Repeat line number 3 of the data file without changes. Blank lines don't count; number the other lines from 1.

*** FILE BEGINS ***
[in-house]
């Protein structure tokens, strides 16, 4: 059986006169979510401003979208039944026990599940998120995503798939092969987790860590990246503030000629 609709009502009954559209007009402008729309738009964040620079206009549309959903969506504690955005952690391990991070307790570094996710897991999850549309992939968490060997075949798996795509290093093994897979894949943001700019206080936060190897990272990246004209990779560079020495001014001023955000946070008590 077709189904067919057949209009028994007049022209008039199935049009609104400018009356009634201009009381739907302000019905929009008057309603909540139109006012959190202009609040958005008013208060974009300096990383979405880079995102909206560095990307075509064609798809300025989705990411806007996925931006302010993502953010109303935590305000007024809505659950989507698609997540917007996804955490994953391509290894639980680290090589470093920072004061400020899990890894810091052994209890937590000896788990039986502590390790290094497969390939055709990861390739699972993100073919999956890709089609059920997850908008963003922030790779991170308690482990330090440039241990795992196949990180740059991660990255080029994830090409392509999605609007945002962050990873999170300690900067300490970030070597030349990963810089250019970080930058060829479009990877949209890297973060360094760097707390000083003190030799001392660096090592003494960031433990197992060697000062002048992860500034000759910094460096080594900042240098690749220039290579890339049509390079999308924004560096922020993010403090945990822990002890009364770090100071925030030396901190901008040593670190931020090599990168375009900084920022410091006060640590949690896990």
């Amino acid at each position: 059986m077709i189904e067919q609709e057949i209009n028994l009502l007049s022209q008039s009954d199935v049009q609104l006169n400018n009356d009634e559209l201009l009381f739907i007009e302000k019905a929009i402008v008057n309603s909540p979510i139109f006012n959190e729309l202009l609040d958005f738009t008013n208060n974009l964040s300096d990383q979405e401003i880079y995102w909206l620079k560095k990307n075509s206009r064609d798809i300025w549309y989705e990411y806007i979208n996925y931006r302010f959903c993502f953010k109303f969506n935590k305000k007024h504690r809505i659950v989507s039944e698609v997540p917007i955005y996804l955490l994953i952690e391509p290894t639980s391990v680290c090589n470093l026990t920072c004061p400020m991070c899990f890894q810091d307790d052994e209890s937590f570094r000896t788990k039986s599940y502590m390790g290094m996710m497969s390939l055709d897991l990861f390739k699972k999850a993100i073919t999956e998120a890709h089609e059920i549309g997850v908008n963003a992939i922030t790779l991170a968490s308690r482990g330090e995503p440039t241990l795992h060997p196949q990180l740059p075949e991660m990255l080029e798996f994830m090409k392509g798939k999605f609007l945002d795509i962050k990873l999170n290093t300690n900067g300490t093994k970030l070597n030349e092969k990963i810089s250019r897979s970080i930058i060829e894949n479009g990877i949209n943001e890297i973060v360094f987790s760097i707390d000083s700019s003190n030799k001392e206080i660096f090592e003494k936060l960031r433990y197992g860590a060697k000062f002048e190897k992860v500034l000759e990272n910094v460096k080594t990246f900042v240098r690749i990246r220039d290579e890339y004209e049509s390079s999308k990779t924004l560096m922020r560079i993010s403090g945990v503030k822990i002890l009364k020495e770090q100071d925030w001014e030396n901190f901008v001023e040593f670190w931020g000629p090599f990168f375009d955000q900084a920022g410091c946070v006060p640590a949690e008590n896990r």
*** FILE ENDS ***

């Amino acid at each position: 059986m077709i189904e067919q609709e057949i209009n028994l009502l007049s022209q008039s009954d199935v049009q609104l006169n400018n009356d009634e559209l201009l009381f739907i007009e302000k019905a929009i402008v008057n309603s909540p979510i139109f006012n959190e729309l202009l609040d958005f738009t008013n208060n974009l964040s300096d990383q979405e401003i880079y995102w909206l620079k560095k990307n075509s206009r064609d798809i300025w549309y989705e990411y806007i979208n996925y931006r302010f959903c993502f953010k109303f969506n935590k305000k007024h504690r809505i659950v989507s039944e698609v997540p917007i955005y996804l955490l994953i952690e391509p290894t639980s391990v680290c090589n470093l026990t920072c004061p400020m991070c899990f890894q810091d307790d052994e209890s937590f570094r000896t788990k039986s599940y502590m390790g290094m996710m497969s390939l055709d897991l990861f390739k699972k999850a993100i073919t999956e998120a890709h089609e059920i549309g997850v908008n963003a992939i922030t790779l991170a968490s308690r482990g330090e995503p440039t241990l795992h060997p196949q990180l740059p075949e991660m990255l080029e798996f994830m090409k392509g798939k999605f609007l945002d795509i962050k990873l999170n290093t300690n900067g300490t093994k970030l070597n030349e092969k990963i810089s250019r897979s970080i930058i060829e894949n479009g990877i949209n943001e890297i973060v360094f987790s760097i707390d000083s700019s003190n030799k001392e206080i660096f090592e003494k936060l960031r433990y197992g860590a060697k000062f002048e190897k992860v500034l000759e990272n910094v460096k080594t990246f900042v240098r690749i990246r220039d290579e890339y004209e049509s390079s999308k990779t924004l560096m922020r560079i993010s403090g945990v503030k822990i002890l009364k020495e770090q100071d925030w001014e030396n901190f901008v001023e040593f670190w931020g000629p090599f990168f375009d955000q900084a920022g410091c946070v006060p640590a949690e008590n896990r």